Second, ABSOLUTELY!! I’m happy to geek out about AI, TAR, NLP, analytics and the like, but I’ve been preaching for YEARS that the vast number of lawyers just need a basic understanding of what e-discovery involves and entails. After all, e-discovery is really just a tiny sliver of an overall litigation project (although it usually accounts for the most cost!).

    Thrilled to see the marvelous Tom O’Connor post here, since he published the “Ernie Challenge” https://theerniechallenge.wordpress.com/2011/04/04/to-edna-and-beyond-the-ernie-challenge/ after Craig Ball posted the “EDna Challenge” http://www.craigball.com/E-Discovery%20for%20Everybody.pdf. Look at the years on those publications!! And we are STILL in need of basic e-discovery instruction.

  4. Thanks, everybody! Tom and Brett, I’ll reach out to you when things calm down for me. I had a feeling that you two would have some thoughts about this! 🙂 And, thanks, Maureen and Ariadne, for your comments as well!

  5. Doug – glad to hear you’re making due in some rather dire circumstances. I have family in Texas enduring similar pains, but they just got their power back – so hoping your next!

    I couldn’t agree with you more. While many law schools are thankfully teaching eDiscovery courses these days, that still seems to be somewhat of the exception rather than the rule. And, of course, that doesn’t help the, shall we say, long-past-law-school professionals out there.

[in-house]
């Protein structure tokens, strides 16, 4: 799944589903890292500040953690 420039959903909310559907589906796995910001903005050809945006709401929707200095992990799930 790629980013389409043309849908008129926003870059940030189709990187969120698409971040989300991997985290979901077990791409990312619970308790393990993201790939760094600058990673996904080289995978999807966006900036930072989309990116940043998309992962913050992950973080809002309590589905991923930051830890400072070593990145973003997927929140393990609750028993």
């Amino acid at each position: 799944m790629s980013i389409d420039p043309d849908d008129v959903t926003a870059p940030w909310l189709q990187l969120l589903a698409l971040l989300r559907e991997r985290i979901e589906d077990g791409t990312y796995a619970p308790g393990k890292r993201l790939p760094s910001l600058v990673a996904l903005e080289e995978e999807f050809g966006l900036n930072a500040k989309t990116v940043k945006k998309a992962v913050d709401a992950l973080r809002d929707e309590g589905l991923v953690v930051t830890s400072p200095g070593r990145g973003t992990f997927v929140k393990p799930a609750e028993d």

So, there are still a lot of legal professionals (not just attorneys) who are starving for a more basic education across the entire EDRM spectrum. And that’s even more true now that corporations are looking for their internal teams to handle more and more eDiscovery tasks internally.

    Indeed, we routinely offer onsite courses (pre-COVID anyway) and online webinars (CLE and otherwise) on a variety of topics to our corporate and law firm clients, as well as through organizations like ACEDS (although those tend to be on the more advanced topics) and it is somewhat surprising how many requests we get for the basic topics. Sure, there are some that ask for the more advanced topics that we offer across each phase of the EDRM, but hands down, the highest demand still is around the basic introductory courses more than anything else.

    We’ve always believed that an educated client is the best client (and an educated industry…), so we’re right there with you on this. If you’d like, we’d be happy to provide you with people and resources for any webinars you put together too.

    Best wishes for a speedy recovery from the storms!

    ~Brian.